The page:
Abstract # 139:

Scheduled for Friday, June 22, 2012 07:00 PM-09:00 PM: Session 22 (Gardenia) Poster Presentation


DOMINANCE HIERARCHY POSITION INFLUENCES RING-TAILED LEMUR (LEMUR CATTA) FEEDING TIME AT BERENTY RESERVE, MADAGASCAR

A. Niemeyer, S. Peterson, A. Kuykendall and A. Mertl-Millhollen
Portland State University, Department of Anthropology, Portland, Oregon 97201, USA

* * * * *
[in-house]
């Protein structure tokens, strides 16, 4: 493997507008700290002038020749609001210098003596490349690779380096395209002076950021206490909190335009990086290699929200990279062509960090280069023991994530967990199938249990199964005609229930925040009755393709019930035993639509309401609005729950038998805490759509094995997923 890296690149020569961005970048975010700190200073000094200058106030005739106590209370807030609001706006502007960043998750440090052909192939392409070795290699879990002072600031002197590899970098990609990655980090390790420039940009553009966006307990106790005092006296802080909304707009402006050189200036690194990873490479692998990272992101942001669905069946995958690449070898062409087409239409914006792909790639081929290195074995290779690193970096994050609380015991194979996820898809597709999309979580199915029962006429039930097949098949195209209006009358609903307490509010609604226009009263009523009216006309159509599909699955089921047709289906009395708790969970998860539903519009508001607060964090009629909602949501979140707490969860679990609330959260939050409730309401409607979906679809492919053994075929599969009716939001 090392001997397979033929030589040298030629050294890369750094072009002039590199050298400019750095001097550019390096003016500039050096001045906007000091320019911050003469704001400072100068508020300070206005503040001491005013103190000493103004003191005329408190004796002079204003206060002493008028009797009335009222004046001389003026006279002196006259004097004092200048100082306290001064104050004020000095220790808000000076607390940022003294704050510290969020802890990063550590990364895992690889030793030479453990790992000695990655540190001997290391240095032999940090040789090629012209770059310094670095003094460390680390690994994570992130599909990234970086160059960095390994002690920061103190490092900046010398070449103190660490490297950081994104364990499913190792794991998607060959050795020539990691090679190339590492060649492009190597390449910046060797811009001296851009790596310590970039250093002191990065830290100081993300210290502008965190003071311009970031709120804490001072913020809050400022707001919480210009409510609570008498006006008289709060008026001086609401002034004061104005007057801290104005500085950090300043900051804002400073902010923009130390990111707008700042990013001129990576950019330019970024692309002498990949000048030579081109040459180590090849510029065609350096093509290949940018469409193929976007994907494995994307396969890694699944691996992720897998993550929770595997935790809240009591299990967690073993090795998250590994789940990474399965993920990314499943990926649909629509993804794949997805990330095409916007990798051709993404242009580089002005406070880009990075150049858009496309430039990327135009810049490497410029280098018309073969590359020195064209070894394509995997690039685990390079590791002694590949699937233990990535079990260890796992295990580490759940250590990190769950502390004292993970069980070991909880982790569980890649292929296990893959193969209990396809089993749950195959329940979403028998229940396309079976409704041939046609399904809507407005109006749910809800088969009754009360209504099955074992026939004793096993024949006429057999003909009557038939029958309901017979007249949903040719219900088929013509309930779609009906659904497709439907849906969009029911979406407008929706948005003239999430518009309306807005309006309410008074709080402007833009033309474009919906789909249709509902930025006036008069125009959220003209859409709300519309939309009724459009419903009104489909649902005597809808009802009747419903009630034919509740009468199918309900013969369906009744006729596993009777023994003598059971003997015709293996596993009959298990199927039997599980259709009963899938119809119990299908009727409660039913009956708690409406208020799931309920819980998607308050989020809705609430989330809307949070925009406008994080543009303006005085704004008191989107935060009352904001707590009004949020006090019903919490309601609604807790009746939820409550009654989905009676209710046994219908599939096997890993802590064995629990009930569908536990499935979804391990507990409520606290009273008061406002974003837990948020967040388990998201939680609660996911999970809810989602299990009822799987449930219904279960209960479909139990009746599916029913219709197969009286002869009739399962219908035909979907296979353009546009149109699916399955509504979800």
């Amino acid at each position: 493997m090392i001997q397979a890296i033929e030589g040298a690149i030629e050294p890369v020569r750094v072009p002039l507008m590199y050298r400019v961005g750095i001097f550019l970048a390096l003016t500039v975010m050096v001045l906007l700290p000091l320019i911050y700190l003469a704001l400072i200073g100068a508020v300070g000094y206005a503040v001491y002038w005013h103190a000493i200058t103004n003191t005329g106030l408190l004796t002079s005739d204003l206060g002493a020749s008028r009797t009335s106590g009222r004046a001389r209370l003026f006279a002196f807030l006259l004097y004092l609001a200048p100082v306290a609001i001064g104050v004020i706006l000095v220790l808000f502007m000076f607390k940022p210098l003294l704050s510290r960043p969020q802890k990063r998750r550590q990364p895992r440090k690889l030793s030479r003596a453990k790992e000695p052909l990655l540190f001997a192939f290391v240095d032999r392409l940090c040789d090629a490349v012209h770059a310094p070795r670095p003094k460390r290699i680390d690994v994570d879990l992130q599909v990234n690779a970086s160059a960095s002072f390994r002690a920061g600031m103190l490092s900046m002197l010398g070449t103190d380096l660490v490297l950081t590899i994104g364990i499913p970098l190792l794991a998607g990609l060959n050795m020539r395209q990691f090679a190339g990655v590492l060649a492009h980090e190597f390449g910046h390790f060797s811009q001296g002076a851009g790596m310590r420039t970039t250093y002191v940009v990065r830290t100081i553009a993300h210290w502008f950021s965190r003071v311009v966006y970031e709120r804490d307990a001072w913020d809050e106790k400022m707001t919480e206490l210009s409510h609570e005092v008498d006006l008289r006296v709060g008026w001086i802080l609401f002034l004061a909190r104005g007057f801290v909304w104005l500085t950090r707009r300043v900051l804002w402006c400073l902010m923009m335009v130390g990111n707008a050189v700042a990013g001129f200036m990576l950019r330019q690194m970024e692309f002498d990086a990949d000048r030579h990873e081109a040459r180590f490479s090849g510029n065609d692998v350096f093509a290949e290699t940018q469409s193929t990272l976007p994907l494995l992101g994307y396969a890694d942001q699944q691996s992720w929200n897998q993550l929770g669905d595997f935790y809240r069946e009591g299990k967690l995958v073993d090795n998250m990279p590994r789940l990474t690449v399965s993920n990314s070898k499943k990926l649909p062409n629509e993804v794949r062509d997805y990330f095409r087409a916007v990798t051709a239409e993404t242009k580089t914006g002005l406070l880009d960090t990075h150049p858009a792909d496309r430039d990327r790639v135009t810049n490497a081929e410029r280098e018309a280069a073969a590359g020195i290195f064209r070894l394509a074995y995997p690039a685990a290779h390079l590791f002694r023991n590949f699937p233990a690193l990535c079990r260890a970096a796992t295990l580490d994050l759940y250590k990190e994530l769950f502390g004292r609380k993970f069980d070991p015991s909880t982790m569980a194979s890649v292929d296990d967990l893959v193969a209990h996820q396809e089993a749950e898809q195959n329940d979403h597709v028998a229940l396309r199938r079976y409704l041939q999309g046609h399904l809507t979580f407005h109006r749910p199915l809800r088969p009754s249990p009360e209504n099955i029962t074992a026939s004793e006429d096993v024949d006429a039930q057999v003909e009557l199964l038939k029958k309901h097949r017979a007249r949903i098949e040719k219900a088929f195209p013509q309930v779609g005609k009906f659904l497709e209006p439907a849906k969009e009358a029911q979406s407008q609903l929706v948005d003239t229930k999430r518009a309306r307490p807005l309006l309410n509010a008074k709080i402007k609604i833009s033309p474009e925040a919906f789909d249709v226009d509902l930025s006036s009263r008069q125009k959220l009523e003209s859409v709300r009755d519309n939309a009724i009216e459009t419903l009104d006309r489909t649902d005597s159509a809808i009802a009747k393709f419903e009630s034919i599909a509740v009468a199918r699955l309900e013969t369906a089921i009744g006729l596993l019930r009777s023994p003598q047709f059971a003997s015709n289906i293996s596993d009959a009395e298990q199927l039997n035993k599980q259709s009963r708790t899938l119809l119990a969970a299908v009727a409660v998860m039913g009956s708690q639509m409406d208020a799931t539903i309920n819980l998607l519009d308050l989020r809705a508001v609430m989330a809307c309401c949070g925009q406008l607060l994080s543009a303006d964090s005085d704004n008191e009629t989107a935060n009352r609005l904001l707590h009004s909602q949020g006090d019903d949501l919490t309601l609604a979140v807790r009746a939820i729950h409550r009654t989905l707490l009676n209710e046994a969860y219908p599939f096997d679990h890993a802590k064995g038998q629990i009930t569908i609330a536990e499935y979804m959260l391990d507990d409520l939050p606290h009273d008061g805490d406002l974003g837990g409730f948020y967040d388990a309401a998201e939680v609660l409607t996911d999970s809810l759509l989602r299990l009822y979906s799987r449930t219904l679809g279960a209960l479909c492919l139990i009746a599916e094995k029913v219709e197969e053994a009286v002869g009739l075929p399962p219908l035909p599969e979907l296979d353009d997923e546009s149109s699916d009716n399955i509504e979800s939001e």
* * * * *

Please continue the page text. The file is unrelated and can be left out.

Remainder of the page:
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     Position in the ring-tailed lemur dominance hierarchy may determine an individual’s opportunity to feed. We predicted that agonistic displacement interactions would reduce feeding patch utilization by subordinate individuals. In June/July2010, we collected 17 days of 5-minute time samples using two simultaneous methods: focal animal and group scan. We observed a five-member troop, four females and one male. Focal data were collected by taking both time point samples and continuous ad libitum data. For group scan time samples, we noted the behavior exhibited by a majority of the troop. If there was feeding by any troop member, feeding was the recorded activity, and a feeding patch number was recorded. Each new feeding location had a new patch number. By comparing focal and group scan data we determined the proportion of patches at which each individual fed. Overall, the troop fed in 300 patches (median=16/day). We observed 73 agonistic displacements. The number of losses by an individual inversely correlated with the percent of patches fed in by that individual (Spearman Rank Correlation Coefficient rs=1, N=5, P=.01). Patches utilized for three or fewer scans, with presumably fewer resources, accounted for 52% of total patches/day. Their use displayed the same correlation with dominance rank but with an even greater disparity between dominant and subordinate individuals, suggesting that higher ranking individuals have preferential feeding opportunity in less resource-abundant patches.